Aug 21, 2019

Rapid tissue regeneration induced by intracellular ATP delivery—A preliminary mechanistic study

Posted by in categories: biotech/medical, chemistry

Circa 2017

We have reported a new phenomenon in acute wound healing following the use of intracellular ATP delivery—extremely rapid tissue regeneration, which starts less than 24 h after surgery, and is accompanied by massive macrophage trafficking, in situ proliferation, and direct collagen production. This unusual process bypasses the formation of the traditional provisional extracellular matrix and significantly shortens the wound healing process. Although macrophages/monocytes are known to play a critical role in the initiation and progression of wound healing, their in situ proliferation and direct collagen production in wound healing have never been reported previously. We have explored these two very specific pathways during wound healing, while excluding confounding factors in the in vivo environment by analyzing wound samples and performing in vitro studies. The use of immunohistochemical studies enabled the detection of in situ macrophage proliferation in ATP-vesicle treated wounds. Primary human macrophages and Raw 264.7 cells were used for an in vitro study involving treatment with ATP vesicles, free Mg-ATP alone, lipid vesicles alone, Regranex, or culture medium. Collagen type 1α 1, MCP-1, IL-6, and IL-10 levels were determined by ELISA of the culture supernatant. The intracellular collagen type 1α1 localization was determined with immunocytochemistry. ATP-vesicle treated wounds showed high immunoreactivity towards BrdU and PCNA antigens, indicating in situ proliferation. Most of the cultured macrophages treated with ATP-vesicles maintained their classic phenotype and expressed high levels of collagen type 1α1 for a longer duration than was observed with cells treated with Regranex. These studies provide the first clear evidence of in situ macrophage proliferation and direct collagen production during wound healing. These findings provide part of the explanation for the extremely rapid tissue regeneration, and this treatment may hold promise for acute and chronic wound care.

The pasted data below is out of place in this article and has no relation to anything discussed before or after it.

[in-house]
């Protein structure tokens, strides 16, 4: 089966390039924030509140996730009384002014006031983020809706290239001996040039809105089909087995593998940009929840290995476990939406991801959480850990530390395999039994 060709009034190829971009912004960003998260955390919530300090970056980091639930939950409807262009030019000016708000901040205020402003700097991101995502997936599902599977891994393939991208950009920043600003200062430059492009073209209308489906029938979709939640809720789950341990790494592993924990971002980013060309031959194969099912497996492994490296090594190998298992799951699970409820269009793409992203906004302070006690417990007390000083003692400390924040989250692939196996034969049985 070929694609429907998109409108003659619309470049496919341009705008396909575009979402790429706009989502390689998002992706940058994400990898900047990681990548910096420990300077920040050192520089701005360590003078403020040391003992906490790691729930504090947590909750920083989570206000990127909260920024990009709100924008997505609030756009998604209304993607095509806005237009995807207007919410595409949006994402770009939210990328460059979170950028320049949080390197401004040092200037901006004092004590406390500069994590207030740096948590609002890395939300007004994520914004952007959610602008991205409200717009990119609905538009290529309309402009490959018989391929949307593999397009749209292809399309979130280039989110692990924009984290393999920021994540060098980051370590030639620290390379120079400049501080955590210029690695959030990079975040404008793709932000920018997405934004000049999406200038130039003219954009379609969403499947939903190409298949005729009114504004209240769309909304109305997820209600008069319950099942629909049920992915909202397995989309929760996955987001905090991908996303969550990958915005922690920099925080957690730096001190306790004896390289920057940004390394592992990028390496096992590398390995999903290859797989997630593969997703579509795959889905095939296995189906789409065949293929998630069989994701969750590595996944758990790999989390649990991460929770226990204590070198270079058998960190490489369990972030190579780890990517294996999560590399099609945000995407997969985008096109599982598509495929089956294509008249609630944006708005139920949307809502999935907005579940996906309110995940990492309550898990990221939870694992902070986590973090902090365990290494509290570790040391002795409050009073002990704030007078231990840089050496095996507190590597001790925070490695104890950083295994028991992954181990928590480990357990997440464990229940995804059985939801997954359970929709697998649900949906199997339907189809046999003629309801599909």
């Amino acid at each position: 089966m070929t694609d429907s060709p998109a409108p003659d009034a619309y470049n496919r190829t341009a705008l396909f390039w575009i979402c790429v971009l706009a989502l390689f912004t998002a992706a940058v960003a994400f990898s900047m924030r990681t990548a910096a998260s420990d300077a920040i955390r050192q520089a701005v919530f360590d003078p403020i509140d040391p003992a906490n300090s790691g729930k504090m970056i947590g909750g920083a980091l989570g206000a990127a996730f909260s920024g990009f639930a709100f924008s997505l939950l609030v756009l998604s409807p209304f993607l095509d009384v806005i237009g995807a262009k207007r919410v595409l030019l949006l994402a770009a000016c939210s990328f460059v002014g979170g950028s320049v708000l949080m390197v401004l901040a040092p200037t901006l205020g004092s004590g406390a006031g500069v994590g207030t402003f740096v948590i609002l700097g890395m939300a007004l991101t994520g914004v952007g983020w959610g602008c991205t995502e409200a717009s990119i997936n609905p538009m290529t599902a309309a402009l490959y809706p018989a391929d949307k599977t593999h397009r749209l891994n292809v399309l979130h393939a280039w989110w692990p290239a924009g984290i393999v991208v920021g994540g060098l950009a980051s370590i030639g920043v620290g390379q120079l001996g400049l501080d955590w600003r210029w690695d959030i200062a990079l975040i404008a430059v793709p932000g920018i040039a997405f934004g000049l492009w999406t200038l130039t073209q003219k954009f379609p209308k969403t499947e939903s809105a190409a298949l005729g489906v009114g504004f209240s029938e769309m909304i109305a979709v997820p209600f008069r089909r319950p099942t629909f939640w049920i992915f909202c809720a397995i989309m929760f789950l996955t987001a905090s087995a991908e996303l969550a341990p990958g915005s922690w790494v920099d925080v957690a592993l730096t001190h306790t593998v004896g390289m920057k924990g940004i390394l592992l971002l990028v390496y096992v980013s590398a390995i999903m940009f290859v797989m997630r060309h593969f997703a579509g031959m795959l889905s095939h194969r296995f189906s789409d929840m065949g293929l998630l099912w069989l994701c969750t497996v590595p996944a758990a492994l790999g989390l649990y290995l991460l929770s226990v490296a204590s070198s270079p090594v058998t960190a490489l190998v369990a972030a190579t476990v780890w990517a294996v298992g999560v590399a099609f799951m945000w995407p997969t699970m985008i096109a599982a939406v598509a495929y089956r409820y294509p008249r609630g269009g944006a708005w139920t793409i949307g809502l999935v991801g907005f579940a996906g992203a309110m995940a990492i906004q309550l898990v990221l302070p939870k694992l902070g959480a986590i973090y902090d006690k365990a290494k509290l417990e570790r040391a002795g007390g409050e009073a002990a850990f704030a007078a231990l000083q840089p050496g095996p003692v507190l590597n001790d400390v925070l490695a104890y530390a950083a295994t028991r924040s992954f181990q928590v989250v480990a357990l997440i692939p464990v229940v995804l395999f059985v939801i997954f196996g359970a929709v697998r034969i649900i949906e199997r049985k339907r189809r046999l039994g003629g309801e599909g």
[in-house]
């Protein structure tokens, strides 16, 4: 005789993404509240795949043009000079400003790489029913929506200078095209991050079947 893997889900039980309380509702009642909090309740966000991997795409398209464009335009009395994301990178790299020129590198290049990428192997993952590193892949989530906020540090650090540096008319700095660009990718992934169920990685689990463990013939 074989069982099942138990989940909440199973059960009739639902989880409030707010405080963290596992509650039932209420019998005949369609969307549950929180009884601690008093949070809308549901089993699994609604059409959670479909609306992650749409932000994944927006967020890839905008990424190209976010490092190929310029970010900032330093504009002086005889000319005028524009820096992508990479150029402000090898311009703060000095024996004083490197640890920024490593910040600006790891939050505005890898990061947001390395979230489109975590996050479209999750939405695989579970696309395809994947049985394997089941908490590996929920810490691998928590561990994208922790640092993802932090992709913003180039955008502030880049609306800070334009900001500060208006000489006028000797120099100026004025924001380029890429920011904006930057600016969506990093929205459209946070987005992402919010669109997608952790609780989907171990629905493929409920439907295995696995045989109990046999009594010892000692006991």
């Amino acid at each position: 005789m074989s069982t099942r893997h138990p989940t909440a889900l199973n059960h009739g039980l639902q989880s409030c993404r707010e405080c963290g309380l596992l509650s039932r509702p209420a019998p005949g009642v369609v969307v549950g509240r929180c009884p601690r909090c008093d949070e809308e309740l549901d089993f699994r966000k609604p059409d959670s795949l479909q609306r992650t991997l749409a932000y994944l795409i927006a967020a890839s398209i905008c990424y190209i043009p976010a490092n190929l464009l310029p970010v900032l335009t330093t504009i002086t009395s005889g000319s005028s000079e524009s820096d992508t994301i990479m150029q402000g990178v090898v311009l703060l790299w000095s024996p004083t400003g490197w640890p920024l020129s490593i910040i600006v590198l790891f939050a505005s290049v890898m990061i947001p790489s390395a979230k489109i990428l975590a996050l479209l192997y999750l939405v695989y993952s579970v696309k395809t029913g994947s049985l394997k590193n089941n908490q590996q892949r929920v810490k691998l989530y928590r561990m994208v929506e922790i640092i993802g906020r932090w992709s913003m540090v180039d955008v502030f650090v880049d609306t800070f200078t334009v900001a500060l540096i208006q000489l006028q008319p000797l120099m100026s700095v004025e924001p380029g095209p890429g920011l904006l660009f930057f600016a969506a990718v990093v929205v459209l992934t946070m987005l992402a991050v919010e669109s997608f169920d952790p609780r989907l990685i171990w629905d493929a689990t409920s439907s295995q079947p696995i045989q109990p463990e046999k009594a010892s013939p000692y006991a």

Wound healing is a complex and dynamic process involving the replacement of devitalized and missing structures. The traditional view of wound healing is that it involves hemostasis, inflammation, proliferation, and remodeling, and these steps result in a lag of 3–6 d before reepithelialization starts [1,2]. We have discovered that the intracellular delivery of adenosine triphosphate using ATP-vesicles as an acute wound treatment enhances wound healing [3,4]. The most unprecedented finding was that new tissue started to generate within 24 h, and it continued to grow to eliminate the wound cavity quickly [4–6]. This growth was attained by early and massive monocyte/macrophage trafficking, proliferation, and fast collagen production for direct formation of extracellular matrix (ECM).

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